US: a bigger stick - and no longer speaking softly
The dust had not yet settled from the horrific attacks on the World Trade Center in New York and the Pentagon when George W. Bush declared war on terrorism. Within a month, United States warplanes were pounding the home base of the perpetrators in Afghanistan. And barely a year after US troops had scattered the Taliban and taken control of Kabul, US forces in much greater numbers blitzed their way from Kuwait to Baghdad. With a speed that surprised Pentagon war planners, "regime change" had been visited upon Iraq as well.Skip to next paragraph
Subscribe Today to the Monitor
But the war on terror - the first major armed conflict of the 21st century - has also visited a kind of regime change on the world as a whole. Its most powerful entity, the US - backed by its unparalleled military and economic might - seems more imperial than ever before.
To supporters, this move heralds a "benevolent global hegemony," with the US using its power to bring about the transformation of repressive regimes and failed states into liberal democracies. To critics, it's a new kind of empire, the likes of which have never been seen before. Instead of grabbing land, it aims to force its political ideas - "regime change" or "nation building" - on another nation.
"More than mere domination, the American superpower now seeks to control history," writes Robert Jay Lifton, a Harvard expert on terrorism, in a recent issue of The Nation magazine. Professor Lifton calls this the "Superpower Syndrome," the title of his recent book. Like the Roman and British empires before it, America inevitably flexes its muscle because it has cornered the technology that offers unrivaled military dominance, he argues.
Strictly speaking, the US is no empire. Outside of Puerto Rico, it doesn't have much in the way of overseas landholdings and has given up major military bases in the Philippines and Panama. What influence it does possess is often used on behalf of democratic ideals - but not always consistently, critics point out.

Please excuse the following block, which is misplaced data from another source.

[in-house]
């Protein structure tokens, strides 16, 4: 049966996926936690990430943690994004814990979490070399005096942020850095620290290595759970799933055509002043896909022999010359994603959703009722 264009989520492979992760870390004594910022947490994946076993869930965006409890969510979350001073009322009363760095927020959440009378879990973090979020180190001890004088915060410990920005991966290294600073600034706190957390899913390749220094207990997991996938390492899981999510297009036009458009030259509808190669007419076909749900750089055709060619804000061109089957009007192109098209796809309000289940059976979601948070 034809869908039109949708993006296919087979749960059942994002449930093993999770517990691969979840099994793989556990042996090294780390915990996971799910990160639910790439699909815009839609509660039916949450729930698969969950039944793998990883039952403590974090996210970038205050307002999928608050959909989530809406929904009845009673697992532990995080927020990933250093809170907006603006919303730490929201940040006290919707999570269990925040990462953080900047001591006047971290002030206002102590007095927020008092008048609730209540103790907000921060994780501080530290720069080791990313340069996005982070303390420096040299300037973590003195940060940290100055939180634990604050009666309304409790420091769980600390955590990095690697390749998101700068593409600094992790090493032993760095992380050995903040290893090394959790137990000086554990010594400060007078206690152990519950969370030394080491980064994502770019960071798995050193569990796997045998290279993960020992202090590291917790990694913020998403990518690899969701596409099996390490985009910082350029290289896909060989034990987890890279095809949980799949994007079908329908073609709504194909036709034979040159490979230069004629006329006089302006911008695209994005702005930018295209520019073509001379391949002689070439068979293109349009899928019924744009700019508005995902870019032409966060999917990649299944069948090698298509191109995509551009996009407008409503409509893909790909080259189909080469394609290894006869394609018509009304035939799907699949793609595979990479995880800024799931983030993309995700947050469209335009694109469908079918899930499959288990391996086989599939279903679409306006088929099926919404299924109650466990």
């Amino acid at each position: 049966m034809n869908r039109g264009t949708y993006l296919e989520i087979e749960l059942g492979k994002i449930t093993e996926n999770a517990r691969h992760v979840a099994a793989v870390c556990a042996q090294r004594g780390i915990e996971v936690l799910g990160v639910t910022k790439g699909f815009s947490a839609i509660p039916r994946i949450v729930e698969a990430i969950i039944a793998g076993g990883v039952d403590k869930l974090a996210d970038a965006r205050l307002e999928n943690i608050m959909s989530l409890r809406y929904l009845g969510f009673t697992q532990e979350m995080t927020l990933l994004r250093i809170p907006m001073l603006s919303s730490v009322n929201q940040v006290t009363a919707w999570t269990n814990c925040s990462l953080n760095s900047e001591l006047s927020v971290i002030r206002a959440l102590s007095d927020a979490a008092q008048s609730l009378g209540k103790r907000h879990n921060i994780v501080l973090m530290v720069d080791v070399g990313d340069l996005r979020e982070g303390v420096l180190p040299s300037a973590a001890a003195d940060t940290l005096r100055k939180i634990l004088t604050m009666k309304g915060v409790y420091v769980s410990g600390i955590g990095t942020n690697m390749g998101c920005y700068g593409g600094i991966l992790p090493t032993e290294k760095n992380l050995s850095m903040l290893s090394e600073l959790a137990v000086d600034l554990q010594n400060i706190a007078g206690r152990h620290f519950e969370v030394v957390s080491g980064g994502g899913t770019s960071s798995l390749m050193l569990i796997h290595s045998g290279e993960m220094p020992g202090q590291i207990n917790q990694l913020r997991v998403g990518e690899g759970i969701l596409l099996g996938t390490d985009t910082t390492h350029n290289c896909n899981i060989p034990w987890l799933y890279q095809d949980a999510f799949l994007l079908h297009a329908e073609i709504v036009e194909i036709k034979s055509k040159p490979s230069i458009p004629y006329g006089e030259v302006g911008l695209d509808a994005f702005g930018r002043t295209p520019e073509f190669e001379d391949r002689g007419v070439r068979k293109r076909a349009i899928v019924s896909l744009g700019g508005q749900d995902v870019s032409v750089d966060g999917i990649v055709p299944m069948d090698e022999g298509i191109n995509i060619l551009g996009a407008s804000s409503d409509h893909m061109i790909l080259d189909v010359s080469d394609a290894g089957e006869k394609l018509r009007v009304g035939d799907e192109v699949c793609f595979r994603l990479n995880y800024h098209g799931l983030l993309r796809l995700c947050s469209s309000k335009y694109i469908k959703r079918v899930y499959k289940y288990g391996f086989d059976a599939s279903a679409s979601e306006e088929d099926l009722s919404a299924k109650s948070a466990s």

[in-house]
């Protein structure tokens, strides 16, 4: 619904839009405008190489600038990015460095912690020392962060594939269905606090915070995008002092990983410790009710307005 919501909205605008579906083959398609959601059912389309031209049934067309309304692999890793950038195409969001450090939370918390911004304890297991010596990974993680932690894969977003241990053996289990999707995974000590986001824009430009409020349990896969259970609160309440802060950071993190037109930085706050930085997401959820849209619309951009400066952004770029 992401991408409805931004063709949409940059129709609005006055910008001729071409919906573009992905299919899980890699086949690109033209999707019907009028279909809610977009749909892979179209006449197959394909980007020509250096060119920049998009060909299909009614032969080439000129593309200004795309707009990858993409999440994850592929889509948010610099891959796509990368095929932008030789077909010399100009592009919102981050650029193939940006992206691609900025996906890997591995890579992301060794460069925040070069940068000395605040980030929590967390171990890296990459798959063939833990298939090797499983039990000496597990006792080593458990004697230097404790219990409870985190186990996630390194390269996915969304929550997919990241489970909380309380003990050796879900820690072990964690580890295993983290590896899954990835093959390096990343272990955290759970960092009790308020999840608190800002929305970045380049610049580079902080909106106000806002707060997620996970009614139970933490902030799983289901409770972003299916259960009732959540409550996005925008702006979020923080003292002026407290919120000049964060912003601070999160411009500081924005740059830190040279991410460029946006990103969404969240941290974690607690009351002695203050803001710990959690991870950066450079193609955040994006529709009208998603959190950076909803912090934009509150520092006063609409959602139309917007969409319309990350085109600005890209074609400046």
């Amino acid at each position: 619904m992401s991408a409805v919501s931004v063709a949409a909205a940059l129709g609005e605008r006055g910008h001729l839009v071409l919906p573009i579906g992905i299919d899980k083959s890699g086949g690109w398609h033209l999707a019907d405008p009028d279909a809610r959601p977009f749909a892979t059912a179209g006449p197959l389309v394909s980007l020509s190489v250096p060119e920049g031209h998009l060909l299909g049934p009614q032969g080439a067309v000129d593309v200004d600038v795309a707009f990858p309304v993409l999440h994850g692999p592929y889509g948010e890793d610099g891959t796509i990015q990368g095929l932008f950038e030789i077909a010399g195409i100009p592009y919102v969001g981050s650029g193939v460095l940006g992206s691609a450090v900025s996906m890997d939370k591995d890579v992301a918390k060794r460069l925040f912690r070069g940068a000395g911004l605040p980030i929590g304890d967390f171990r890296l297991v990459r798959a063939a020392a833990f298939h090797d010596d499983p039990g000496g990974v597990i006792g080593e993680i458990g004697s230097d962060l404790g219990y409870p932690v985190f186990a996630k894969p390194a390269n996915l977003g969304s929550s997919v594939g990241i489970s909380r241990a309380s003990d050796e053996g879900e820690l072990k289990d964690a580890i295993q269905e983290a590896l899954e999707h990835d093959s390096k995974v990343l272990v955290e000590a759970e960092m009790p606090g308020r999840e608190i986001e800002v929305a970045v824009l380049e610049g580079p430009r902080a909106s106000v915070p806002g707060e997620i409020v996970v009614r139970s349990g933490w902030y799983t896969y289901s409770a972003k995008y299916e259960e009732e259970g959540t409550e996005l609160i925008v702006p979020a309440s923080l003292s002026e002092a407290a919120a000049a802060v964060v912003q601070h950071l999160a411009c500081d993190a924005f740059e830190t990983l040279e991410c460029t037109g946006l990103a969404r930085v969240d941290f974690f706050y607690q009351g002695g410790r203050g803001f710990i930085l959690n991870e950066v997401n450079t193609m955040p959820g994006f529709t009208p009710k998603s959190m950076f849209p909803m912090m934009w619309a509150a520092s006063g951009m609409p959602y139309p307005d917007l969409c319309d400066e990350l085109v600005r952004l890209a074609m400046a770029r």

Many critics also don't take into account that the US is fighting a new kind of war, which knows no bounds of time or space. For example: There is no enemy to "surrender" (let alone discuss the terms of surrender).
Terrorism is likely to exist as long as there are suicidal zealots with access to even relatively crude conventional weapons. And it can happen almost anywhere in the world. The State Department's list of Foreign Terrorist Organizations (FTOs) includes 36 groups scattered around the globe.
For the president, who campaigned against nation-building and excessive military intervention, fighting terrorism has become far more profound than, say, the realpolitik of Henry Kissinger. "I don't see any shades of gray in the war against terror," Bush has said. His State of the Union address last year included four references to the nation's "enemies" and five references to "evil."
At the same time, President Bush (and even the most ardent neoconservatives) would rebut the assertion that the US seeks to "dominate" the world and "control history."
"We will help you build a peaceful and representative government that protects the rights of all citizens," Mr. Bush told the Iraqi people in April as US forces took control of Baghdad. "And then our military forces will leave."
A few days later, in an interview with Al Jazeera, Defense Secretary Donald Rumsfeld was more direct: "We're not imperialistic. We never have been."
But as Ronald Reagan pointed out about the former Soviet Union, the concern has less to do with declared intentions and more with capabilities and recent actions. And here, the US looks like a juggernaut. It has not only visited regime change on two nations in two years, it spends more on its armed forces than the next dozen countries combined - $382.2 billion last year.
America's immense economic and cultural influence causes lower levels of alarm, with one exception. Some of those who have turned to terrorism do use US culture and values - the "McDomination" of the world - to excoriate the "Great Satan." Those terrorist acts, in turn, prompt the US to react militarily in a way that raises questions of empire.
Imperial powers have always been backed by superior military force. Armies of the Roman Empire dominated the land masses of Europe and North Africa, and parts of the Middle East. Navies of the Spanish and British empires ruled the seas. Twenty-first century warfare and power projection hinge on control of the air.